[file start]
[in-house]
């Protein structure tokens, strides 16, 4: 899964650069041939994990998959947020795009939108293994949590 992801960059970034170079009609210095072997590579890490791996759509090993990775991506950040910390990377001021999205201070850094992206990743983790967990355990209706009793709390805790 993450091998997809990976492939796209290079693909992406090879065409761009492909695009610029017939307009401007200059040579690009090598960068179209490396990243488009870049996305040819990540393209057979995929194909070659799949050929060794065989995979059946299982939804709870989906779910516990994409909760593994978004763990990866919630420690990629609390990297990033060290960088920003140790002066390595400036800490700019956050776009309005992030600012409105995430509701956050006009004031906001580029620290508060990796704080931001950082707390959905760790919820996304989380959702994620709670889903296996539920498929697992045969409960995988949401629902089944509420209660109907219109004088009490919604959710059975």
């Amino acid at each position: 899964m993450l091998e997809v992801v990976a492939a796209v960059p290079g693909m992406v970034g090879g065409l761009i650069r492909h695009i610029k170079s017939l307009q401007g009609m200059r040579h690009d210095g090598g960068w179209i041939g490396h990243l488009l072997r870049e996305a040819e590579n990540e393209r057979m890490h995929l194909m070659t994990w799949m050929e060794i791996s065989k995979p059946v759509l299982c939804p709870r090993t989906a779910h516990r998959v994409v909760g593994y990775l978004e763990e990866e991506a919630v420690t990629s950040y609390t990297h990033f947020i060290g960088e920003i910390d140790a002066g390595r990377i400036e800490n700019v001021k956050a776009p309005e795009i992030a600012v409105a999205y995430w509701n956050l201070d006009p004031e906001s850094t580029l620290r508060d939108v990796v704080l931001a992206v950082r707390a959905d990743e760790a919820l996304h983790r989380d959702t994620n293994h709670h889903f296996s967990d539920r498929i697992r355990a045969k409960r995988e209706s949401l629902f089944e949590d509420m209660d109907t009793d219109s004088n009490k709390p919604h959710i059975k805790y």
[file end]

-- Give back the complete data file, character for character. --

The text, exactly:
[in-house]
């Protein structure tokens, strides 16, 4: 899964650069041939994990998959947020795009939108293994949590 992801960059970034170079009609210095072997590579890490791996759509090993990775991506950040910390990377001021999205201070850094992206990743983790967990355990209706009793709390805790 993450091998997809990976492939796209290079693909992406090879065409761009492909695009610029017939307009401007200059040579690009090598960068179209490396990243488009870049996305040819990540393209057979995929194909070659799949050929060794065989995979059946299982939804709870989906779910516990994409909760593994978004763990990866919630420690990629609390990297990033060290960088920003140790002066390595400036800490700019956050776009309005992030600012409105995430509701956050006009004031906001580029620290508060990796704080931001950082707390959905760790919820996304989380959702994620709670889903296996539920498929697992045969409960995988949401629902089944509420209660109907219109004088009490919604959710059975």
């Amino acid at each position: 899964m993450l091998e997809v992801v990976a492939a796209v960059p290079g693909m992406v970034g090879g065409l761009i650069r492909h695009i610029k170079s017939l307009q401007g009609m200059r040579h690009d210095g090598g960068w179209i041939g490396h990243l488009l072997r870049e996305a040819e590579n990540e393209r057979m890490h995929l194909m070659t994990w799949m050929e060794i791996s065989k995979p059946v759509l299982c939804p709870r090993t989906a779910h516990r998959v994409v909760g593994y990775l978004e763990e990866e991506a919630v420690t990629s950040y609390t990297h990033f947020i060290g960088e920003i910390d140790a002066g390595r990377i400036e800490n700019v001021k956050a776009p309005e795009i992030a600012v409105a999205y995430w509701n956050l201070d006009p004031e906001s850094t580029l620290r508060d939108v990796v704080l931001a992206v950082r707390a959905d990743e760790a919820l996304h983790r989380d959702t994620n293994h709670h889903f296996s967990d539920r498929i697992r355990a045969k409960r995988e209706s949401l629902f089944e949590d509420m209660d109907t009793d219109s004088n009490k709390p919604h959710i059975k805790y």